Focusing on my feet as I navigate ice sheets on the way to doctor appointments
They poke and knock at your door but you keep it shut, ignoring all visitors
We hear the solid thwomp of your heart and know you must be stowed away

It is February and I have been pregnant forever

 


  

Afterbirth

 

No one will tell me how many stitches
Are binding my insides together
A running stitch, internal and external
Embroidered inside me where I was once whole
Now I’m spun with black thread
Hostile knots knitted to hidden flesh

*

They say it takes a village, to raise a child
For us, having a child, raised a village
An underground labyrinth teeming with cinnamon scones and witch hazel
Gift baskets branch out on our kitchen table
Packages and people surround us, propping us up with walls of support
So we don’t collapse under the weight of this new life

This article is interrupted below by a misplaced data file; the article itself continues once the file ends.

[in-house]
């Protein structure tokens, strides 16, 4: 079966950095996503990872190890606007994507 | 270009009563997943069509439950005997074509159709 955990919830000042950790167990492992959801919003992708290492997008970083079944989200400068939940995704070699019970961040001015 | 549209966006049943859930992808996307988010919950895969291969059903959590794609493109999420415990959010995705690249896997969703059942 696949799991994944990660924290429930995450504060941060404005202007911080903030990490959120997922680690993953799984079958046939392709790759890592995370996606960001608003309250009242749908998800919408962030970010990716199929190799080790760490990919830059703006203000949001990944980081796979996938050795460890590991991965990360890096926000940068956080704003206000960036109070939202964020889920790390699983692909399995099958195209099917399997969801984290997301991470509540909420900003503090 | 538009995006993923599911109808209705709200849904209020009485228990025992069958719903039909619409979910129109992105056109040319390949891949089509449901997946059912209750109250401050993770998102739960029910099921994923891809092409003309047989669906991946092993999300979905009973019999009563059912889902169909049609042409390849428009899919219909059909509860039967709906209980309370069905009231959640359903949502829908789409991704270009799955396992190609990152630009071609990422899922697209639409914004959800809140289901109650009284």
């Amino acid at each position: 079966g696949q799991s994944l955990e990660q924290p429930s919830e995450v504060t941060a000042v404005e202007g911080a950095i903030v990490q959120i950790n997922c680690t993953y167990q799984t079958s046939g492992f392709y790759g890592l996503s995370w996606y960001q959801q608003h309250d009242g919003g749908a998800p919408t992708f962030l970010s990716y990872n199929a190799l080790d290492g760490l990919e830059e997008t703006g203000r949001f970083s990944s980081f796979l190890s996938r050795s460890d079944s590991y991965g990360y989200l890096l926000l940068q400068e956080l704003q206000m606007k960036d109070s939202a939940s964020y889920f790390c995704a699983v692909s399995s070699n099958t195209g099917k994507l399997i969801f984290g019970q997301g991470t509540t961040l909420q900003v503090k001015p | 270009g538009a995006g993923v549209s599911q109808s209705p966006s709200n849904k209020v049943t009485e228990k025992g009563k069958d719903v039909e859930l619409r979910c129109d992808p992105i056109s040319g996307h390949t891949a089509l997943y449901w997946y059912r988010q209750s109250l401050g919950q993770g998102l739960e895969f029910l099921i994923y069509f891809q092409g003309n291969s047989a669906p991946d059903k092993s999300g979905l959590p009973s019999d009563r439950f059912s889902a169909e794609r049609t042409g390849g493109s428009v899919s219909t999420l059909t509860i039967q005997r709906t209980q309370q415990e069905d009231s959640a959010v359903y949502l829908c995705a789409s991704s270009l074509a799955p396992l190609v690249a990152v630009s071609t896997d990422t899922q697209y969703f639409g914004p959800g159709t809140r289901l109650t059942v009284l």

*

We’ve moved inside, the exterior world no longer concerns us
Only the life we created inside the four walls of our home
The rooms where we now sleep, eat and sway with him
He is the sun we rise to and the moon we rest under
The basement bedroom has become our vacation hotspot
My husband and I take turns kissing goodbye
Before floating down the dark flight of stairs to dissolve

*

In baby class, we go round the circle
Exchanging nap tips and apps like scraps of gold
How to make them sleep is the Holy Grail
We all have black eyes and snag only broken minutes of shut-eye per day
Everyone is pleased to hear they’re not alone; we suffer together
Taking turns tucking babies into wraps and comparing peak crying times

*

He is at the breast again, his favourite position